Cracked by PC World
Lax security implementation leaves wireless networks wide open — allowing The Technical Guy (and friends) to go on a successful hacking spree up Auckland’s Queen St.Juha Saarinen | Monday, September 03 2001
While most of Auckland was sheltering from an unexpected late-winter blast, a band of evil crackers set out to map vulnerable wireless networks in city’s central business district.
Using hi-tech equipment and sophisticated software, they quickly picked up the first 802.11 local area network. The network’s name (or SSID) told the crackers which company they had spotted; not only that, but it had the location of the wireless access point.
Using an open network, they uploaded the information gleaned to a distributed worldwide database, which enabled other crackers to find the networks with ease.
To passers-by, they looked harmless enough, three nondescript men in their late twenties and mid-thirties. Nobody noticed that they were listening in on network traffic emanating from business and banks, as well as research institutions and government bodies.
How much of this did I make up? Well, to start with the “band of evil crackers” was in fact a benign bunch of e-bandidos, comprising John S. Russell, IP operations manager of Auckland-based telecommunications company Callplus, and David Robb, senior network engineer at Ihug — as well as yours truly.
Second, we didn’t use any hi-tech gear as such. I brought an ASUS T9400 portable (courtesy of Morningstar Computers) into which David put a vintage model WaveLAN card. John had his trusty Compaq iPAQ hand-held — with a Cisco Aironet card inserted. The mapping software we used on the ASUS portable was NetStumbler, but it wasn’t strictly speaking necessary. The standard wireless client software that comes with most network cards can do more or less the same things as NetStumbler; it’s just less convenient. NetStumbler keeps a list of the access point MAC (media access control) numbers and its System ID (SSID) that you use to connect to the network with. In other words, we used pretty bog-standard equipment, which requires only a passing understanding of wireless networks.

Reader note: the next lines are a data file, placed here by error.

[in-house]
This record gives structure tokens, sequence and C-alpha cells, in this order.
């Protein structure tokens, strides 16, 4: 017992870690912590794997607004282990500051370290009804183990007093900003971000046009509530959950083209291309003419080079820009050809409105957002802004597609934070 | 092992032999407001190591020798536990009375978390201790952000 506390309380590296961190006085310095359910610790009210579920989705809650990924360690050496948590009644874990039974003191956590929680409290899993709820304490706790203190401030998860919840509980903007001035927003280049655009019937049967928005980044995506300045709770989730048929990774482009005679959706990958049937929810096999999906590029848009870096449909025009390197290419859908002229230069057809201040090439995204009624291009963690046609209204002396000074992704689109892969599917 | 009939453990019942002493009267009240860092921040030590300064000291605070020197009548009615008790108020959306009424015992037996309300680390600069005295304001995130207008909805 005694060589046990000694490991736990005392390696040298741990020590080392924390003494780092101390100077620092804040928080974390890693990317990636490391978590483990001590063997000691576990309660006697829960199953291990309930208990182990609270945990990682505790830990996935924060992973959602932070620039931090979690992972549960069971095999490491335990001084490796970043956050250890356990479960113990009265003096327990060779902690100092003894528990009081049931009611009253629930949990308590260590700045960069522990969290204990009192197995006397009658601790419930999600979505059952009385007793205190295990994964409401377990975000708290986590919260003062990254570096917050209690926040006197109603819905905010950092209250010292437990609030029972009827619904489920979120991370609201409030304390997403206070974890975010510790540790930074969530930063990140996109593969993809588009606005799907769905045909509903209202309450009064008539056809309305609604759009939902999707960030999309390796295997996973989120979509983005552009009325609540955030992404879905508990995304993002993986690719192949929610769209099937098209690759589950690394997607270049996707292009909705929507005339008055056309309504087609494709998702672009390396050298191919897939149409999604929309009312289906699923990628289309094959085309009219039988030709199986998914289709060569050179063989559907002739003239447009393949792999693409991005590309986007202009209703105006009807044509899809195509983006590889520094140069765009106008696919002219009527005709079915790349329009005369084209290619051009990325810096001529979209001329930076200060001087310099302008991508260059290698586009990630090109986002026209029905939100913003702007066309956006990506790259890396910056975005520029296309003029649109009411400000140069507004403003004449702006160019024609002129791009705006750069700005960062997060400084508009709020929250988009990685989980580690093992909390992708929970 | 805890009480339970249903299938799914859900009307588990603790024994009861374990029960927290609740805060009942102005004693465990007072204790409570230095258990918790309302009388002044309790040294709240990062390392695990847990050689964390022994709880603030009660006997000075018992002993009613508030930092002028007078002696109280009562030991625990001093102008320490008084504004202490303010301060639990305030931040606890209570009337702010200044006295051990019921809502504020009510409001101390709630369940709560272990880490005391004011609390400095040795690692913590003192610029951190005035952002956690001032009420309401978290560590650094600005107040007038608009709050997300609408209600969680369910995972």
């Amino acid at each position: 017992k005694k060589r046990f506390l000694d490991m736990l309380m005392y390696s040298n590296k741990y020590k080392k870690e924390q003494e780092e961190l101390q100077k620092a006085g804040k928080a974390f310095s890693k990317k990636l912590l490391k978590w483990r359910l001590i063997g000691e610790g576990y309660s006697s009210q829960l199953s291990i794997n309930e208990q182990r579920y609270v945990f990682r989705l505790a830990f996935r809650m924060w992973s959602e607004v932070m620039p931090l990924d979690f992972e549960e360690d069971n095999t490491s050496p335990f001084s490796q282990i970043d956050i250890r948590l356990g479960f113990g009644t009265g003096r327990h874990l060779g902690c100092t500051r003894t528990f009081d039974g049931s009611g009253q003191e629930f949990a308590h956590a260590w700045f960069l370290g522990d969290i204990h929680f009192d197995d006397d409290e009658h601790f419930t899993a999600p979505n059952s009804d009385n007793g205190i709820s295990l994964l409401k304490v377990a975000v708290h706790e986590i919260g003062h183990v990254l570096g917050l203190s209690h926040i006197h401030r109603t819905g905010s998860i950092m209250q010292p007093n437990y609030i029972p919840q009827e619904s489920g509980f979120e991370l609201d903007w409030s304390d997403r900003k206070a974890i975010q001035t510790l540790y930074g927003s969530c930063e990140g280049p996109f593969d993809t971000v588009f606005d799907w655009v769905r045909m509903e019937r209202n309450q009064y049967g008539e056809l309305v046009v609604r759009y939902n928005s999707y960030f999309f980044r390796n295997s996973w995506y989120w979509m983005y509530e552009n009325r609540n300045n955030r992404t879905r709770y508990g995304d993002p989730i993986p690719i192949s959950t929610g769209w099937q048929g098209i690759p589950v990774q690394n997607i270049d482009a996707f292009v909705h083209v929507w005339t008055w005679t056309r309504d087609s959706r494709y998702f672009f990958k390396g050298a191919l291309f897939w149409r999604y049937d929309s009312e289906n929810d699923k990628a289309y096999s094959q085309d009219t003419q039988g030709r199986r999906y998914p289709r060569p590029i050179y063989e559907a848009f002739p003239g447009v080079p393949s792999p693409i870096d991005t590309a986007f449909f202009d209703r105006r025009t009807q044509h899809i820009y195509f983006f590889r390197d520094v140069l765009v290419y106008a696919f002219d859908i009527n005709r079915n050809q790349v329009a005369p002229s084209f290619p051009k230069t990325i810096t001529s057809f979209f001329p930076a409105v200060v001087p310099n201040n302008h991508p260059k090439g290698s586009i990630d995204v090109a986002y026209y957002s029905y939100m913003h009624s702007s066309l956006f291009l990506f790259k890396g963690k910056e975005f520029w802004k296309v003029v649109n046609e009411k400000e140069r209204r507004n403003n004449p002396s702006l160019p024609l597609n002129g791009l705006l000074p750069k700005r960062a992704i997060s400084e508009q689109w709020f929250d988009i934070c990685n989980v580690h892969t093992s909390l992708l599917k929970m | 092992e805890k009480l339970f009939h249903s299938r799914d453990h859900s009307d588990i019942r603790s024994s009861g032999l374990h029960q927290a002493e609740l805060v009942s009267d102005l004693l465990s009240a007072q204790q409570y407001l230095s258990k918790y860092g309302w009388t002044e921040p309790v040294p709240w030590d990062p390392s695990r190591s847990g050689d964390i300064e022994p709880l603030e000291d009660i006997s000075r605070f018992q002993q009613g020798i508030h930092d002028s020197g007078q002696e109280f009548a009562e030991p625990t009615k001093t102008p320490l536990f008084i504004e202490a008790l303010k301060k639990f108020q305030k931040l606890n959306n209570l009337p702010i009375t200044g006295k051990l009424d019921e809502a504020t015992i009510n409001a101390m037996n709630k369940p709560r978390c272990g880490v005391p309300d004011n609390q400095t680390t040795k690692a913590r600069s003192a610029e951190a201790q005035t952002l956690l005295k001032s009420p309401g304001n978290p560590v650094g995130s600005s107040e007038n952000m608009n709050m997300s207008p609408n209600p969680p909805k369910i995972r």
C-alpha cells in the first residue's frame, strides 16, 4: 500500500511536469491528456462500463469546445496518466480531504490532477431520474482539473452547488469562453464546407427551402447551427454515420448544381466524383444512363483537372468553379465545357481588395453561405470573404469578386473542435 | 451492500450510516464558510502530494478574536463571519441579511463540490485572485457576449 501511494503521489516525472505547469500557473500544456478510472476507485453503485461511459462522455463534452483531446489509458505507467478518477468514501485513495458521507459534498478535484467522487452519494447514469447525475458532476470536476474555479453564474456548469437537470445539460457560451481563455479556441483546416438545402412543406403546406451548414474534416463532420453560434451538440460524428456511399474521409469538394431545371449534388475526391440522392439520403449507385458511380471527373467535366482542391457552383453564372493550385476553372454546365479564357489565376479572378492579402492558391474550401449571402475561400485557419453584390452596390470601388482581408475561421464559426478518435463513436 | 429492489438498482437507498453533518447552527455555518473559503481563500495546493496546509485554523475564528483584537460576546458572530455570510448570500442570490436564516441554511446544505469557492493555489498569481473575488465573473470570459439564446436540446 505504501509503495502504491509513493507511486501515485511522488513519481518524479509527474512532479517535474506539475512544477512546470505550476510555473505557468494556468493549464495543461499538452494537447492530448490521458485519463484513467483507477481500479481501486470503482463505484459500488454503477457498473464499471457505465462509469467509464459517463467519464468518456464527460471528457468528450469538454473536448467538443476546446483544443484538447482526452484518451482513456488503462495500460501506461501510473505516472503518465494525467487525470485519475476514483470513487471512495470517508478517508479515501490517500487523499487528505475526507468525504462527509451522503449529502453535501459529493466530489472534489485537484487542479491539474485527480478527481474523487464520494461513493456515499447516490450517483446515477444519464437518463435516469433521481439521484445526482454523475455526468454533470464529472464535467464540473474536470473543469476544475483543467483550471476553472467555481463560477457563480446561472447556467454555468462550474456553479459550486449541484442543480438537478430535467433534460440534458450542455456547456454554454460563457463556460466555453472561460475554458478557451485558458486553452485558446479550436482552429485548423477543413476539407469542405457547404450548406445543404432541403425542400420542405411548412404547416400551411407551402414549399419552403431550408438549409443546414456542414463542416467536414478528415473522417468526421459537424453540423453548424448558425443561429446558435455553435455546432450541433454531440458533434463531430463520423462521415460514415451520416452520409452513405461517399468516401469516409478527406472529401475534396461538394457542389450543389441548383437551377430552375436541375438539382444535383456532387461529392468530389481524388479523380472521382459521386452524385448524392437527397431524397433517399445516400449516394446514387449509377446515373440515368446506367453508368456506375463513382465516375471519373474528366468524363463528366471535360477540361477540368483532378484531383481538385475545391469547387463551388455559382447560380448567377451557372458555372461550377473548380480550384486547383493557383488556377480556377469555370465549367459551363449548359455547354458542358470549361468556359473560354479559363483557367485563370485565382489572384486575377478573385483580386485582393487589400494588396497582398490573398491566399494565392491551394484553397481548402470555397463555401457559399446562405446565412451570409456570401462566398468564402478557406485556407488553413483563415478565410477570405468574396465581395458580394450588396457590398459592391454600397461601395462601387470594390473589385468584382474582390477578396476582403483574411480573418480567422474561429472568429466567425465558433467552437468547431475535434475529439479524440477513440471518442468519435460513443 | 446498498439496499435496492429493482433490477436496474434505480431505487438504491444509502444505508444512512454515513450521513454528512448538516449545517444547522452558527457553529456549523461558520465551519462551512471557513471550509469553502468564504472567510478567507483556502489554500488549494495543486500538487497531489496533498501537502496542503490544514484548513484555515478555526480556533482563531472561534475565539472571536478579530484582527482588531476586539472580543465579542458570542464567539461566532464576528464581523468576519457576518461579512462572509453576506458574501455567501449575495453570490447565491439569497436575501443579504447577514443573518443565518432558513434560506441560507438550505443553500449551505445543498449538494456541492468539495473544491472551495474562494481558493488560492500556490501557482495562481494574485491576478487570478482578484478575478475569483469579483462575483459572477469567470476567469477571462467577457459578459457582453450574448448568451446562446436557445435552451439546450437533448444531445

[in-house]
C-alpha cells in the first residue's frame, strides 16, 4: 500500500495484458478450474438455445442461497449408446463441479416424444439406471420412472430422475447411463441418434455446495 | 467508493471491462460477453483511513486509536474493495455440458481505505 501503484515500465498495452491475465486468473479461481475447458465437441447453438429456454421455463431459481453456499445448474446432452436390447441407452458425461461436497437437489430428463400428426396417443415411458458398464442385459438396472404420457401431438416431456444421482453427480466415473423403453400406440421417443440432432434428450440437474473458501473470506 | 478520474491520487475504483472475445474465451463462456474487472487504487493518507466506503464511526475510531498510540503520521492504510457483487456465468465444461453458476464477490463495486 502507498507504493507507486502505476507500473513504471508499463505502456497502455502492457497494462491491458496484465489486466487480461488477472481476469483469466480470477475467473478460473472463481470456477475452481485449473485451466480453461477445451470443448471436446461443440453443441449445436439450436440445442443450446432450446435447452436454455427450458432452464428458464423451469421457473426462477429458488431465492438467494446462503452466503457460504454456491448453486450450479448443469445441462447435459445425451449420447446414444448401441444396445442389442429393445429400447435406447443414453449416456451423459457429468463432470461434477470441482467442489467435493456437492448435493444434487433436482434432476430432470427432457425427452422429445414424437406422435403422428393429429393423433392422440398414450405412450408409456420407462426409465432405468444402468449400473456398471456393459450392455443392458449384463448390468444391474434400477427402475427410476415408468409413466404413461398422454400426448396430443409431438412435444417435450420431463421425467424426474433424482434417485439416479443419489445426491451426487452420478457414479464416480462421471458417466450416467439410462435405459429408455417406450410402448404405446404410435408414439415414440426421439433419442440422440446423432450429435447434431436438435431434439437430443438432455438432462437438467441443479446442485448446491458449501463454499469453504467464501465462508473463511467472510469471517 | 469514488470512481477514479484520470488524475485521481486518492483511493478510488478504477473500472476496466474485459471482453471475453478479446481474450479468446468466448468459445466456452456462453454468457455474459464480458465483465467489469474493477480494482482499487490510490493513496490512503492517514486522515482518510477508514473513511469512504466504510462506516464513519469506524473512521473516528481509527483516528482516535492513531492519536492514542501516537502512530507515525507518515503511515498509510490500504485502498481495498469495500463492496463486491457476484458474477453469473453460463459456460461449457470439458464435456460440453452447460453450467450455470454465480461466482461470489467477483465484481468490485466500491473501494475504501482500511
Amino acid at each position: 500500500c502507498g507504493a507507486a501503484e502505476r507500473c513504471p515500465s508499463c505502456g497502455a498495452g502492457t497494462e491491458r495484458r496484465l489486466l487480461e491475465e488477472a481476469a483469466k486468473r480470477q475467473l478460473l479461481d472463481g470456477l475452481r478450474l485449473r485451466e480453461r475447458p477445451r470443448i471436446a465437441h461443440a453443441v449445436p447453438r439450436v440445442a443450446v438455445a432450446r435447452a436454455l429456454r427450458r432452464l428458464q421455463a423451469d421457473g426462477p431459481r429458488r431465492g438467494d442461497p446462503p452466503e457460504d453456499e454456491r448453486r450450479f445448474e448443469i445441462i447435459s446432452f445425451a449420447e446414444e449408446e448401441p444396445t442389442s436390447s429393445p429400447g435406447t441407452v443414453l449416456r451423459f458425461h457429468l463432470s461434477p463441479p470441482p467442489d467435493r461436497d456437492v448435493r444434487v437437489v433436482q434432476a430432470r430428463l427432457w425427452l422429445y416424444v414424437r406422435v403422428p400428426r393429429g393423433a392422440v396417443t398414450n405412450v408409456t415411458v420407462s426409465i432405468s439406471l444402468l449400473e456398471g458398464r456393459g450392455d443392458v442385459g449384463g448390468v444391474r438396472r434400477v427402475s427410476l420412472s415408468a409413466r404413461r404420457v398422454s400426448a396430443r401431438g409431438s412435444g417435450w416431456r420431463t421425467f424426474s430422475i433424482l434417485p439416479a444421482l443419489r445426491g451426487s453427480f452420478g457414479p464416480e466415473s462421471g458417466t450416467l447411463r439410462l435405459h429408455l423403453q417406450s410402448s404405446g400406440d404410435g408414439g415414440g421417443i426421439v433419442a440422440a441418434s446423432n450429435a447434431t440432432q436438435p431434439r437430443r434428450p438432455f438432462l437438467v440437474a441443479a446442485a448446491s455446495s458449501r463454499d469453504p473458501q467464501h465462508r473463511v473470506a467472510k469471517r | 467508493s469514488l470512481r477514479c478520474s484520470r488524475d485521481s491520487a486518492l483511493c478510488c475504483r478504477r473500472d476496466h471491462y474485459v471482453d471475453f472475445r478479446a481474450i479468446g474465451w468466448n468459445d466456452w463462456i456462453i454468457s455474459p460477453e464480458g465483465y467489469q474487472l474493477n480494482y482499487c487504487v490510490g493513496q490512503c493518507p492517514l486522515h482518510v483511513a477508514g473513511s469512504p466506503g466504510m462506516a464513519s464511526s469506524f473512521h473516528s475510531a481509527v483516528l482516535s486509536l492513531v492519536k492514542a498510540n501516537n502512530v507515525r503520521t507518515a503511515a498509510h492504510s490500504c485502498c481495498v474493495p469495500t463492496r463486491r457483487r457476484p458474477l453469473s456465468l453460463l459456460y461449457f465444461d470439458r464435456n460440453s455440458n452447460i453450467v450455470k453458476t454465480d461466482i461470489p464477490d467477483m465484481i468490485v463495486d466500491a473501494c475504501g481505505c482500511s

As we didn’t have time to source any aerials to amplify the signal, we were a bit concerned that poor reception would spoil the experiment. Fortunately for us, many wireless network administrators turn up the power of the access stations to the max, blasting out data hundreds of metres away. With an antenna, we would have been able to pick up many more networks than we did, however.
Neither did we have a GPS (geographical positioning system) to help pinpoint the exact location of the access stations, but as so many were named with the location it wasn’t really necessary. Some of the more serious crackers use GPS and the signal strength to triangulate the exact position of the access point. They even claim to be able to work out which floor it’s situated on, and how many walls there, by looking at the signal. Oh, and there is a worldwide database of access points. Check out netstumbler.com for example — they give out T-shirts to those who add the most networks per week.
Other than that, it only took us five minutes or so to pick up our first network. We were actually spotted by eagle-eyed staff at a network integrator, who thought we “looked dodgy as hell” (um, maybe the sunglasses didn’t help – ed) and quickly turned off the company’s access points. Must have been the largish portable that gave the game away.
Networks Wide Open
As AP Mapping isn’t anything new, we expected to find mostly secured networks. To our surprise, the majority weren’t even using WEP (wired equivalent protocol), which provides rudimentary security through 40-bit or 128-bit encryption keys — of the 18 networks we saw during roughly 30 minutes of active scanning, only five had WEP enabled.